For me, the key thing is to be on the right side of compounding, and to be the beneficiary and recipient.
Now, when you study compounding you’ll find some strange phenomena. Before we look at its impact upon property let’s look at a couple of simple financial examples.
Let’s suppose you deposit £100 in the bank at a fixed return of 5% and then forget all about it. What will your £100 be worth?
After five years £127.63. After ten years it’s £162.89. After twenty years £265.33. After thirty years £432.19. After forty years £704 and after fifty £1146.74.
In other words, by doing absolutely nothing in the first twenty years you’ll double your money, you’ll then almost double it again in the next ten years, and so on. We can see that the compounding over time is accelerating the growth of our initial investment.
So what can we conclude from this example? Simply put I think we can see two principles at work.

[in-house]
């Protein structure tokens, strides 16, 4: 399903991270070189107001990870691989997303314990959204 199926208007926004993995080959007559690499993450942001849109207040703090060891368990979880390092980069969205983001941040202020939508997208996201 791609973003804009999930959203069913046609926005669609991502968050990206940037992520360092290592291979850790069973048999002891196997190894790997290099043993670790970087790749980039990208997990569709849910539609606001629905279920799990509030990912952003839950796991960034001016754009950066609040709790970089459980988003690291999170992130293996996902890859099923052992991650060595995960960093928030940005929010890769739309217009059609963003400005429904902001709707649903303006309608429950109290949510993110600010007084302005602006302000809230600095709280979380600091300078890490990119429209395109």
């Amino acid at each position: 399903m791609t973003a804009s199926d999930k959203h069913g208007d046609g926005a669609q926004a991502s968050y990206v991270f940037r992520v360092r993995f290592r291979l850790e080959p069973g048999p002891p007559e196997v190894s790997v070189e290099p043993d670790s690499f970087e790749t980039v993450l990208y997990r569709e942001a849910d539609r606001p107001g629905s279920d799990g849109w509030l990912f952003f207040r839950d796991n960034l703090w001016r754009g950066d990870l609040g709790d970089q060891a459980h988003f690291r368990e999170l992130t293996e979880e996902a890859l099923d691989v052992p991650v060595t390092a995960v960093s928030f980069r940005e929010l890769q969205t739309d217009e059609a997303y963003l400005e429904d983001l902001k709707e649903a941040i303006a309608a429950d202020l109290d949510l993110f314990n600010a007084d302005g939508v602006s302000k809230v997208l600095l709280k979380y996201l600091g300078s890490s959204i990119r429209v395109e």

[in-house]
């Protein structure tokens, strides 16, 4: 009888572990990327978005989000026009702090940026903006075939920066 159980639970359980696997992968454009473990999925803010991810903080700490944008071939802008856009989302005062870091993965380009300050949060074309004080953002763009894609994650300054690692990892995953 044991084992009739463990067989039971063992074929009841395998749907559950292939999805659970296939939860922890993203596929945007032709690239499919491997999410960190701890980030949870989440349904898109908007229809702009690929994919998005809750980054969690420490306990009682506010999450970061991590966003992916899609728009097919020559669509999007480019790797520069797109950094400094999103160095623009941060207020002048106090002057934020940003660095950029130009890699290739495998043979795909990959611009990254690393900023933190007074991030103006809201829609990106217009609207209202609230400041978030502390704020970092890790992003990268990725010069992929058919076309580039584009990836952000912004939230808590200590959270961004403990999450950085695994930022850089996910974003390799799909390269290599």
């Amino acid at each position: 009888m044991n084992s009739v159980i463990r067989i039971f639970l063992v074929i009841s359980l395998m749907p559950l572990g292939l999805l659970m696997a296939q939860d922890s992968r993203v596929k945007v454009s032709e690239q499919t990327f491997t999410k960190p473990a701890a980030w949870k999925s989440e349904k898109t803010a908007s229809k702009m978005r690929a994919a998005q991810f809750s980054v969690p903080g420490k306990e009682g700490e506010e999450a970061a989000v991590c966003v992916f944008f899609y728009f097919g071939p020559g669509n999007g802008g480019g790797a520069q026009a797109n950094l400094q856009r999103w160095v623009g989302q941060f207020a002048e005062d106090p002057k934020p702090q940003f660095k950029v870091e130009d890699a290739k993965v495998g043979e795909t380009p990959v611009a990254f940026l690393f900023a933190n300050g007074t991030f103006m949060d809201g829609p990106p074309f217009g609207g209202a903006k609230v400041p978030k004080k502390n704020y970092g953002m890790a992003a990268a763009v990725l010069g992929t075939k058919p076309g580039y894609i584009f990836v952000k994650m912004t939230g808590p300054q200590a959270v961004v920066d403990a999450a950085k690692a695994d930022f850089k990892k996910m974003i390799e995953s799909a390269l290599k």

First, although the results are often not seen until the end of the compounding period the early years are important as that is when “critical mass” and momentum begins to build.
This means that the earlier you put your money into an investment, the better it’ll be.
Second, although the momentum is built in the early years the investment period has to be long enough for the fruit to be seen.
This means that the longer you leave your investment, the better it’ll be.
Here’s to successful property investing.
Peter Jones B.Sc FRICS
Chartered Surveyor, Author & Property Investor